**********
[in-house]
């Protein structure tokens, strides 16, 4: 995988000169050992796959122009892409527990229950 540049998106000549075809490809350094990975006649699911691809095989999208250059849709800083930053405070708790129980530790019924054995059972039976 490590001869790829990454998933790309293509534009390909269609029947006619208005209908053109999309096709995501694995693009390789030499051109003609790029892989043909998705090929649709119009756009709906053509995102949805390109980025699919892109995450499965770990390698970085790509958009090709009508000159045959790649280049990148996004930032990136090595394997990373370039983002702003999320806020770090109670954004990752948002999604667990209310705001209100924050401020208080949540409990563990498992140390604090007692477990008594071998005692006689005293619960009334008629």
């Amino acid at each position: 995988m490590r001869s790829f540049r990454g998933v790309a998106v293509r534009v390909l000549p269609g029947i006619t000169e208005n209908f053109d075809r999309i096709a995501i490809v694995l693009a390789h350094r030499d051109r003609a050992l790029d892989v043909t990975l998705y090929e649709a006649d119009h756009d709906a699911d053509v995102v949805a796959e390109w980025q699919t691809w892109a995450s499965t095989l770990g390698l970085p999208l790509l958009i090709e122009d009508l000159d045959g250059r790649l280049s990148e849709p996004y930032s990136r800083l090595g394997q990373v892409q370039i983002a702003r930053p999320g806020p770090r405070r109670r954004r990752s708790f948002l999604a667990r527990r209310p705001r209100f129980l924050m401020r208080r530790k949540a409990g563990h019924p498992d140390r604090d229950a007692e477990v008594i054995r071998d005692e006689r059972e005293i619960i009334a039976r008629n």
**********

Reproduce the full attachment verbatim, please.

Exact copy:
[in-house]
């Protein structure tokens, strides 16, 4: 995988000169050992796959122009892409527990229950 540049998106000549075809490809350094990975006649699911691809095989999208250059849709800083930053405070708790129980530790019924054995059972039976 490590001869790829990454998933790309293509534009390909269609029947006619208005209908053109999309096709995501694995693009390789030499051109003609790029892989043909998705090929649709119009756009709906053509995102949805390109980025699919892109995450499965770990390698970085790509958009090709009508000159045959790649280049990148996004930032990136090595394997990373370039983002702003999320806020770090109670954004990752948002999604667990209310705001209100924050401020208080949540409990563990498992140390604090007692477990008594071998005692006689005293619960009334008629």
């Amino acid at each position: 995988m490590r001869s790829f540049r990454g998933v790309a998106v293509r534009v390909l000549p269609g029947i006619t000169e208005n209908f053109d075809r999309i096709a995501i490809v694995l693009a390789h350094r030499d051109r003609a050992l790029d892989v043909t990975l998705y090929e649709a006649d119009h756009d709906a699911d053509v995102v949805a796959e390109w980025q699919t691809w892109a995450s499965t095989l770990g390698l970085p999208l790509l958009i090709e122009d009508l000159d045959g250059r790649l280049s990148e849709p996004y930032s990136r800083l090595g394997q990373v892409q370039i983002a702003r930053p999320g806020p770090r405070r109670r954004r990752s708790f948002l999604a667990r527990r209310p705001r209100f129980l924050m401020r208080r530790k949540a409990g563990h019924p498992d140390r604090d229950a007692e477990v008594i054995r071998d005692e006689r059972e005293i619960i009334a039976r008629n």